Ghana signs $13bn in Chinese loan deals
Accra, September 22, 2010
Ghana has signed nearly $13 billion worth of loan deals with Chinese investors to fund energy, agriculture and transport development in the West African state, the government said on Wednesday.
The deals were signed during a visit by President John Atta Mills to Beijing and come as Ghana prepares to join the ranks of commercial oil producers by the end of this year, with China among those looking to buy into its offshore Jubilee field.
The new loans include $3 billion from the Chinese Development Bank to finance oil and gas infrastructure and agricultural development, Deputy Finance Minister Fiifi Kwetey told Reuters over the phone from Beijing.
'It's a comprehensive facility that would be used to develop the oil and gas sector and also to scale up infrastructure for agro-industries throughout the country,' Kwetey said.
A second loan deal for $9.87 billion was signed with Chinese Exim Bank for road, railway and dam work, he said.
Ghana is on track to produce its first barrel of oil by the end of this year with production forecast to quickly ramp up to 120,000 barrels per day and eventually reach 250,000 bpd - making it sub-Saharan Africa's No. 6 producer.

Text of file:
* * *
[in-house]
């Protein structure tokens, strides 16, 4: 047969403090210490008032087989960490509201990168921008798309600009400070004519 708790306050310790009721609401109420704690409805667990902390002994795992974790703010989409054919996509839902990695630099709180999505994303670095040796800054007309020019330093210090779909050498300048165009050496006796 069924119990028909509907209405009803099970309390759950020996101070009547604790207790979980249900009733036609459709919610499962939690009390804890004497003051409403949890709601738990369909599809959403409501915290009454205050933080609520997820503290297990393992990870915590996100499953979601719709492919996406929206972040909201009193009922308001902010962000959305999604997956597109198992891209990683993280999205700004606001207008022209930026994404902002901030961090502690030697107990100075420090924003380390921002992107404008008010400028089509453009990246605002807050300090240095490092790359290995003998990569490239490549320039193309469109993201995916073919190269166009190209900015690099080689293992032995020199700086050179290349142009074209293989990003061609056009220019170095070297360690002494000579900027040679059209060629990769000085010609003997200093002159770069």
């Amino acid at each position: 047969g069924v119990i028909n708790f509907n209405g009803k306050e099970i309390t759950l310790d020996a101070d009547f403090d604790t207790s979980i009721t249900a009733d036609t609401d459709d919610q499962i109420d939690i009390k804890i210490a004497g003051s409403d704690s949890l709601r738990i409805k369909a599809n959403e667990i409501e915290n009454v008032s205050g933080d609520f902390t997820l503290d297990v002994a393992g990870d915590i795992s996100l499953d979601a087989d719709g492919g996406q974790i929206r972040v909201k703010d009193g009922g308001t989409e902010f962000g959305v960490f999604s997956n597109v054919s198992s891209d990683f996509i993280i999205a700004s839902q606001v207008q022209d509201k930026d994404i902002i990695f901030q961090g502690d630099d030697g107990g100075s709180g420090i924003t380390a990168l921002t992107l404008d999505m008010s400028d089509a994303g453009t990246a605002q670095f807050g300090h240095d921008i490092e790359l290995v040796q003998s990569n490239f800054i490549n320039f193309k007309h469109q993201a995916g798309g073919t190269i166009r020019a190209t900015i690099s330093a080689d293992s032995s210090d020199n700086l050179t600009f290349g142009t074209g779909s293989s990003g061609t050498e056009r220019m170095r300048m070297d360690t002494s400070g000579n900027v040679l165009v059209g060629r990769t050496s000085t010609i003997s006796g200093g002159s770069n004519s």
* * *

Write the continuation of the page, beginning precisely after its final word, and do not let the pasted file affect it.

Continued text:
Kwetey said the broad framework for the use of the loans had been agreed but he declined to give details and said the specifics would be worked out later. He added the loans will require final approval from Ghana's parliament.
Ghanaian Deputy Energy Minister Emmanuel Buah told Reuters last week Ghana was making progress in talks with unnamed Chinese investors interested in buying a stake in the Jubilee field. It was not clear whether there was a link between that and the loans agreed in Beijing.
Jubilee, operated by Britain's Tullow Oil, holds around 1.6 billion barrels of light crude and is one of West Africa's biggest recent discoveries, but developments have often been overshadowed by talk of disputes between state oil firm GNPC and foreign energy firms.
Last month US-based Kosmos Energy cancelled an estimated $4 billion deal to sell its stakes in Jubilee to ExxonMobil after months of resistance from GNPC, which made no secret of its own interest in the assets.
Oil production is expected to help boost Ghana's growth into the double-digits next year, making it Africa's top performing economy.
The country, the world's second largest cocoa grower, is also aiming to boost its production of cocoa to 1 million tonnes per year by 2012 from 710,000 tonnes during the 2008-09 season.-Reuters